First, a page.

Under the headline “This isn’t humanity: Inside the Bahraini women’s prison overseen by officials trained with UK money” the British Independent newspaper wrote about conditions of detention in the “Isa Town” prison.
The report highlights the issue of the Bahraini female detainee, Hajer Mansoor, and the conditions of her detention, which she described as inhuman. The newspaper also published the testimony of “Medina Ali,” who was released at the end of last year after more than two years in Isa Town, where she shared a cell with Ms Mansoor. Ms Ali said that the prison experience was cruel and tragic.
The newspaper told the story of Hajer. The 51-year-old has been jailed in Isa Town, a notorious Bahraini prison condemned by the United Nations for its degrading treatment and poor conditions, for almost three years.
In Isa Town, she says she is kept in her cell for almost 24 hours a day, with no drinking water outside of mealtimes. In Isa Town, she says guards refused for months to tell her whether the results of a breast scan showed if she had cancer.
The newspaper quoted the British Foreign Office saying it “monitors the situation closely, and has raised Ms Mansoor’s case with the Bahraini government.”
The newspaper pointed out that since 2012, £6.5m of British taxpayers’ money has been spent on training Bahraini public institutions, including the Ministry of Interior Ombudsman and Special Investigation Unit, which have been condemned by human rights organisations for covering up a slew of torture allegations, including the case of Ms Mansoor, as well as unlawful executions.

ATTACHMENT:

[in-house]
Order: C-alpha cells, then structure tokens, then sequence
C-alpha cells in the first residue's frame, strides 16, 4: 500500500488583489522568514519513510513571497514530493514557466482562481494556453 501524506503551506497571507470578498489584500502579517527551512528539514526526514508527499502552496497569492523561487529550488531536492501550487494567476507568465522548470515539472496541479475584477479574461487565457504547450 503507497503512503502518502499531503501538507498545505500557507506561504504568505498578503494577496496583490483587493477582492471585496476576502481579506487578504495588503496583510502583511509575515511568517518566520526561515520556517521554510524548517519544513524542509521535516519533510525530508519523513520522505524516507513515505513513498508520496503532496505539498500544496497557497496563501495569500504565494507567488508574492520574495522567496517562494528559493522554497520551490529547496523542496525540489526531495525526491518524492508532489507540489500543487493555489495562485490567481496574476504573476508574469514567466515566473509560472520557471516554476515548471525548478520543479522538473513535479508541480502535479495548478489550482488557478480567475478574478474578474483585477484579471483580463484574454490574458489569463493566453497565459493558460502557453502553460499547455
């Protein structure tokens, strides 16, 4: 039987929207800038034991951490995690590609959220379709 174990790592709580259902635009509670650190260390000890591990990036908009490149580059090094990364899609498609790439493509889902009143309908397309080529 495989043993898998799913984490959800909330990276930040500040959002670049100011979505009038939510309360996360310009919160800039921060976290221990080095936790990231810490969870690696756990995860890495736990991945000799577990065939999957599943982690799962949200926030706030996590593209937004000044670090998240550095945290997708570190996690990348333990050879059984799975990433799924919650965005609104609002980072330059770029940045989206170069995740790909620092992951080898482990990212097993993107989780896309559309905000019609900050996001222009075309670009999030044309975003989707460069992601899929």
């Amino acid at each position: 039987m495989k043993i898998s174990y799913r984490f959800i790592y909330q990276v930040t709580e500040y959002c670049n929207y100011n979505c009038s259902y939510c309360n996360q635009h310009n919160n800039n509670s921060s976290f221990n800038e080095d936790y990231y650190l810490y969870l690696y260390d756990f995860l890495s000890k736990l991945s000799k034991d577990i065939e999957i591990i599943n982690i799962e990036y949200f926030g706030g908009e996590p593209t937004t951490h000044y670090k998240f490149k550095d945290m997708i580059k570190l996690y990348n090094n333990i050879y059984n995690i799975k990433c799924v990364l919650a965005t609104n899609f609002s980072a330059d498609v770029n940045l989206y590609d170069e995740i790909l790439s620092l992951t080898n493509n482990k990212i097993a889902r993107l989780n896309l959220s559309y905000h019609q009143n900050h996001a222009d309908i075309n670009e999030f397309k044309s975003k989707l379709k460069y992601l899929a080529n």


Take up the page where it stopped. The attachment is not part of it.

Two human rights bodies had demanded a British university, a few days ago, to stop a program to train Bahraini officers after receiving certificates of human rights violations.
This came after 10 Bahraini political detainees testified that they had been tortured in Bahraini prisons between 2016 and 2019.
Last month, the UN special procedures raised serious concerns about the situation in Bahrain’s prisons and the treatment of Ms Mansoor and Ms Ali, in a letter signed by eight UN experts.
Husain Abdulla, Executive Director at Americans for Democracy and Human Rights in Bahrain (ADHRB), argues Ms Mansoor continues to “languish in arbitrary detention” being “subject to treatment which may amount to torture”.
Ms Mansoor was left with bruises all over her body and hospitalised after being assaulted by prison guards in September 2018. The assault took place just days after her son-in-law briefed MPs in the UK about the mistreatment of female prisoners in Bahrain.
Human Rights Law:
Amnesty International has previously urged the authorities at Isa Town and all other detention facilities in Bahrain to follow international human rights law in how they treat detainees and prisoners.
A spokesperson for the Bahraini embassy in London says the allegations of mistreatment against Ms Mansoor and Ms Ali have been investigated by Bahrain’s Ministry of Interior ombudsman and found to be without substance. They say Ms Mansoor was convicted of planting fake explosive devices.
The representative says: “It is also wrong to characterise the Kingdom of Bahrain as ‘repressive’ or to claim that it practises or tolerates the mistreatment or torture of those in custody.
In reality, no person is detained or prosecuted in the Kingdom of Bahrain for peaceful freedom of expression, nor for legitimate peaceful activism.